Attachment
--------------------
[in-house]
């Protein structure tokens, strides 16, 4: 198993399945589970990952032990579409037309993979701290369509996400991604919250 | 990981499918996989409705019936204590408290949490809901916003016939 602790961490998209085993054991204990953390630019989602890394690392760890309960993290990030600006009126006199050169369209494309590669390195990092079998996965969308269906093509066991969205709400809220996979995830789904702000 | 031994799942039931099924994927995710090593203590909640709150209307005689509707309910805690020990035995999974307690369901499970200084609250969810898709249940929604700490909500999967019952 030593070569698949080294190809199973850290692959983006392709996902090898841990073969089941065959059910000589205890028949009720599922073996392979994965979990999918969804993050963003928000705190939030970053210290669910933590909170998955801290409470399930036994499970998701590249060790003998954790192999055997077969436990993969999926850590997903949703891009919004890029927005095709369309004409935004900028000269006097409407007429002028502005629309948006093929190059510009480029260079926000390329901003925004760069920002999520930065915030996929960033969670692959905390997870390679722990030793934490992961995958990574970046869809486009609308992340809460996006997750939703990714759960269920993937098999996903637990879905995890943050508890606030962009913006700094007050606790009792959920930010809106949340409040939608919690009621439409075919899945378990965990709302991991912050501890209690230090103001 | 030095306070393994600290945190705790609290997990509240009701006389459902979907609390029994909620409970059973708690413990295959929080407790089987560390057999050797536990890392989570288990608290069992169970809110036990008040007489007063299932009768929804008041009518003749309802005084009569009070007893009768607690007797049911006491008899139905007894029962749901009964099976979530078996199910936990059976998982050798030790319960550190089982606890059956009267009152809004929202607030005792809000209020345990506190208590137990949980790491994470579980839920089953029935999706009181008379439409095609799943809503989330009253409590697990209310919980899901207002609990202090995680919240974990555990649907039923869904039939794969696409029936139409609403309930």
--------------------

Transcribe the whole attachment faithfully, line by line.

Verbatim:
[in-house]
């Protein structure tokens, strides 16, 4: 198993399945589970990952032990579409037309993979701290369509996400991604919250 | 990981499918996989409705019936204590408290949490809901916003016939 602790961490998209085993054991204990953390630019989602890394690392760890309960993290990030600006009126006199050169369209494309590669390195990092079998996965969308269906093509066991969205709400809220996979995830789904702000 | 031994799942039931099924994927995710090593203590909640709150209307005689509707309910805690020990035995999974307690369901499970200084609250969810898709249940929604700490909500999967019952 030593070569698949080294190809199973850290692959983006392709996902090898841990073969089941065959059910000589205890028949009720599922073996392979994965979990999918969804993050963003928000705190939030970053210290669910933590909170998955801290409470399930036994499970998701590249060790003998954790192999055997077969436990993969999926850590997903949703891009919004890029927005095709369309004409935004900028000269006097409407007429002028502005629309948006093929190059510009480029260079926000390329901003925004760069920002999520930065915030996929960033969670692959905390997870390679722990030793934490992961995958990574970046869809486009609308992340809460996006997750939703990714759960269920993937098999996903637990879905995890943050508890606030962009913006700094007050606790009792959920930010809106949340409040939608919690009621439409075919899945378990965990709302991991912050501890209690230090103001 | 030095306070393994600290945190705790609290997990509240009701006389459902979907609390029994909620409970059973708690413990295959929080407790089987560390057999050797536990890392989570288990608290069992169970809110036990008040007489007063299932009768929804008041009518003749309802005084009569009070007893009768607690007797049911006491008899139905007894029962749901009964099976979530078996199910936990059976998982050798030790319960550190089982606890059956009267009152809004929202607030005792809000209020345990506190208590137990949980790491994470579980839920089953029935999706009181008379439409095609799943809503989330009253409590697990209310919980899901207002609990202090995680919240974990555990649907039923869904039939794969696409029936139409609403309930």